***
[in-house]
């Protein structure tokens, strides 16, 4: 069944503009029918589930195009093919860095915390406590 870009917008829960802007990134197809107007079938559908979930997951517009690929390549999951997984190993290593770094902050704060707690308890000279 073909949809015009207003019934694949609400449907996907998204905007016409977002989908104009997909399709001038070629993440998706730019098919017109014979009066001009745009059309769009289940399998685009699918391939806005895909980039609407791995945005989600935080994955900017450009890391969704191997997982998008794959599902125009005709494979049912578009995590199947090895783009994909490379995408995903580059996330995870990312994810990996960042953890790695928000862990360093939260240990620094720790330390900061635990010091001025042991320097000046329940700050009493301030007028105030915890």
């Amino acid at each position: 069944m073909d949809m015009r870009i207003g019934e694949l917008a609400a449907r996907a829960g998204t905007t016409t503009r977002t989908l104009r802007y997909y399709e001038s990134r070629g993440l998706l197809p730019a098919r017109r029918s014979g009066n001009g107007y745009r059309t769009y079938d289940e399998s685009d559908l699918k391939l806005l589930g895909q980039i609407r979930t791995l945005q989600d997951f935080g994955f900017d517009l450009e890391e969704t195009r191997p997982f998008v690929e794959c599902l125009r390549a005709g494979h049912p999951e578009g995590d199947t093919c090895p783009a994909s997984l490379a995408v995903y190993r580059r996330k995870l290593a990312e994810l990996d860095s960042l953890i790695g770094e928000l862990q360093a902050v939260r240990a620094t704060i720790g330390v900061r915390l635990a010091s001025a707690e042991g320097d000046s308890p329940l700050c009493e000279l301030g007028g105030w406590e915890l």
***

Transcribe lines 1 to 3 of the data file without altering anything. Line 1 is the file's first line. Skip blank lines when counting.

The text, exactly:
[in-house]
């Protein structure tokens, strides 16, 4: 069944503009029918589930195009093919860095915390406590 870009917008829960802007990134197809107007079938559908979930997951517009690929390549999951997984190993290593770094902050704060707690308890000279 073909949809015009207003019934694949609400449907996907998204905007016409977002989908104009997909399709001038070629993440998706730019098919017109014979009066001009745009059309769009289940399998685009699918391939806005895909980039609407791995945005989600935080994955900017450009890391969704191997997982998008794959599902125009005709494979049912578009995590199947090895783009994909490379995408995903580059996330995870990312994810990996960042953890790695928000862990360093939260240990620094720790330390900061635990010091001025042991320097000046329940700050009493301030007028105030915890």
């Amino acid at each position: 069944m073909d949809m015009r870009i207003g019934e694949l917008a609400a449907r996907a829960g998204t905007t016409t503009r977002t989908l104009r802007y997909y399709e001038s990134r070629g993440l998706l197809p730019a098919r017109r029918s014979g009066n001009g107007y745009r059309t769009y079938d289940e399998s685009d559908l699918k391939l806005l589930g895909q980039i609407r979930t791995l945005q989600d997951f935080g994955f900017d517009l450009e890391e969704t195009r191997p997982f998008v690929e794959c599902l125009r390549a005709g494979h049912p999951e578009g995590d199947t093919c090895p783009a994909s997984l490379a995408v995903y190993r580059r996330k995870l290593a990312e994810l990996d860095s960042l953890i790695g770094e928000l862990q360093a902050v939260r240990a620094t704060i720790g330390v900061r915390l635990a010091s001025a707690e042991g320097d000046s308890p329940l700050c009493e000279l301030g007028g105030w406590e915890l």